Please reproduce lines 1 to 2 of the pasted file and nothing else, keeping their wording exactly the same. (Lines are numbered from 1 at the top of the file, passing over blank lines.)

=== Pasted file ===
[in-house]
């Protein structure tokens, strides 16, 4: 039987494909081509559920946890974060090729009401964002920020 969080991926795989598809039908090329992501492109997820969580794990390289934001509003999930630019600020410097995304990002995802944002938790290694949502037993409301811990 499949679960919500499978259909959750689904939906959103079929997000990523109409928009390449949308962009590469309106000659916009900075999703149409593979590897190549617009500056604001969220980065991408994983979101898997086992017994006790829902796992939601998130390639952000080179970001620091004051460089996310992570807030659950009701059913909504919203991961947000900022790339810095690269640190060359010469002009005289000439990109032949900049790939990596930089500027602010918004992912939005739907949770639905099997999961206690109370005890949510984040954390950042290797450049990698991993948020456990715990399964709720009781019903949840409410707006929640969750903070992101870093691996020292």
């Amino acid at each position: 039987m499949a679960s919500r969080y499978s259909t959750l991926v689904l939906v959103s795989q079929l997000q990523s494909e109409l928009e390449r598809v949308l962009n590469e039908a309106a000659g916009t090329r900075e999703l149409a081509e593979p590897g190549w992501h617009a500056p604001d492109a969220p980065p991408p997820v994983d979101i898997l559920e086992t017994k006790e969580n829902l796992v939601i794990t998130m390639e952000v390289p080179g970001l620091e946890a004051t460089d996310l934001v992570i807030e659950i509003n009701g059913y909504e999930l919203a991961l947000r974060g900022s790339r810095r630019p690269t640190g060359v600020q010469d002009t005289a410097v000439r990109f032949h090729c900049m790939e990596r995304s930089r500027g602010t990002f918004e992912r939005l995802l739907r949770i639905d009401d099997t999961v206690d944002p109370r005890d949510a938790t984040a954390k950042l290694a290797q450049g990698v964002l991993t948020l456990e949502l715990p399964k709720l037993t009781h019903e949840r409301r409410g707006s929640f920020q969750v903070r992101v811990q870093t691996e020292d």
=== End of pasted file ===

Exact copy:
[in-house]
């Protein structure tokens, strides 16, 4: 039987494909081509559920946890974060090729009401964002920020 969080991926795989598809039908090329992501492109997820969580794990390289934001509003999930630019600020410097995304990002995802944002938790290694949502037993409301811990 499949679960919500499978259909959750689904939906959103079929997000990523109409928009390449949308962009590469309106000659916009900075999703149409593979590897190549617009500056604001969220980065991408994983979101898997086992017994006790829902796992939601998130390639952000080179970001620091004051460089996310992570807030659950009701059913909504919203991961947000900022790339810095690269640190060359010469002009005289000439990109032949900049790939990596930089500027602010918004992912939005739907949770639905099997999961206690109370005890949510984040954390950042290797450049990698991993948020456990715990399964709720009781019903949840409410707006929640969750903070992101870093691996020292």